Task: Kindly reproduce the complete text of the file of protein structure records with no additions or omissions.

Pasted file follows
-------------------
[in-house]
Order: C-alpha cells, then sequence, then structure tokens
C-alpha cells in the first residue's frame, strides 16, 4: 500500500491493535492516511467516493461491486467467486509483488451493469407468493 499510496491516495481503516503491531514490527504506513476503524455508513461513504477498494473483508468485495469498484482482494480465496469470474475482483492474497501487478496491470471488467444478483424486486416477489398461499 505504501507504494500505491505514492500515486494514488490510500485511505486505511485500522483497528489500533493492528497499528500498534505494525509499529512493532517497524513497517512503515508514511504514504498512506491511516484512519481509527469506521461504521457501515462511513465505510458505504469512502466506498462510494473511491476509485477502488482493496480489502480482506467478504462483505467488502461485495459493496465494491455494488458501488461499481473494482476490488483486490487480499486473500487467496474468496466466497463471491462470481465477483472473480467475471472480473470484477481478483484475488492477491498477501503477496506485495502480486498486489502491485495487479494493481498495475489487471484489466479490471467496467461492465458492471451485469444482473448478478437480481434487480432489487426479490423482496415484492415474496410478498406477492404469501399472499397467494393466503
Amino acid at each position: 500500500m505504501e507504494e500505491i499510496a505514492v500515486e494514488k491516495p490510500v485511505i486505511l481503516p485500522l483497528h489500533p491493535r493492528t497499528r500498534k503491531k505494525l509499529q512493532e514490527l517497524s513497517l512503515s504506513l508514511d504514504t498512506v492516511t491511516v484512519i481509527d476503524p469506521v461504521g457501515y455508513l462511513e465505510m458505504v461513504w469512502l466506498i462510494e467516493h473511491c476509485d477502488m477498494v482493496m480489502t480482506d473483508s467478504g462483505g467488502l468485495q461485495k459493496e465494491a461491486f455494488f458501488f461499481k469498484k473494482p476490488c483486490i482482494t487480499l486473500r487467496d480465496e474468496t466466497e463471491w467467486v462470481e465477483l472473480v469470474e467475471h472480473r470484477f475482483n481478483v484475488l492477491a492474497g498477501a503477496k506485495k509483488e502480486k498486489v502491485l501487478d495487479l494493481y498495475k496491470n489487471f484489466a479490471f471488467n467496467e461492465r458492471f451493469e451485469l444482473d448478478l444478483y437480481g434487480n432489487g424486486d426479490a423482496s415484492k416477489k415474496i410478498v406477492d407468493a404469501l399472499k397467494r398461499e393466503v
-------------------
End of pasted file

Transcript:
[in-house]
Order: C-alpha cells, then sequence, then structure tokens
C-alpha cells in the first residue's frame, strides 16, 4: 500500500491493535492516511467516493461491486467467486509483488451493469407468493 499510496491516495481503516503491531514490527504506513476503524455508513461513504477498494473483508468485495469498484482482494480465496469470474475482483492474497501487478496491470471488467444478483424486486416477489398461499 505504501507504494500505491505514492500515486494514488490510500485511505486505511485500522483497528489500533493492528497499528500498534505494525509499529512493532517497524513497517512503515508514511504514504498512506491511516484512519481509527469506521461504521457501515462511513465505510458505504469512502466506498462510494473511491476509485477502488482493496480489502480482506467478504462483505467488502461485495459493496465494491455494488458501488461499481473494482476490488483486490487480499486473500487467496474468496466466497463471491462470481465477483472473480467475471472480473470484477481478483484475488492477491498477501503477496506485495502480486498486489502491485495487479494493481498495475489487471484489466479490471467496467461492465458492471451485469444482473448478478437480481434487480432489487426479490423482496415484492415474496410478498406477492404469501399472499397467494393466503
Amino acid at each position: 500500500m505504501e507504494e500505491i499510496a505514492v500515486e494514488k491516495p490510500v485511505i486505511l481503516p485500522l483497528h489500533p491493535r493492528t497499528r500498534k503491531k505494525l509499529q512493532e514490527l517497524s513497517l512503515s504506513l508514511d504514504t498512506v492516511t491511516v484512519i481509527d476503524p469506521v461504521g457501515y455508513l462511513e465505510m458505504v461513504w469512502l466506498i462510494e467516493h473511491c476509485d477502488m477498494v482493496m480489502t480482506d473483508s467478504g462483505g467488502l468485495q461485495k459493496e465494491a461491486f455494488f458501488f461499481k469498484k473494482p476490488c483486490i482482494t487480499l486473500r487467496d480465496e474468496t466466497e463471491w467467486v462470481e465477483l472473480v469470474e467475471h472480473r470484477f475482483n481478483v484475488l492477491a492474497g498477501a503477496k506485495k509483488e502480486k498486489v502491485l501487478d495487479l494493481y498495475k496491470n489487471f484489466a479490471f471488467n467496467e461492465r458492471f451493469e451485469l444482473d448478478l444478483y437480481g434487480n432489487g424486486d426479490a423482496s415484492k416477489k415474496i410478498v406477492d407468493a404469501l399472499k397467494r398461499e393466503v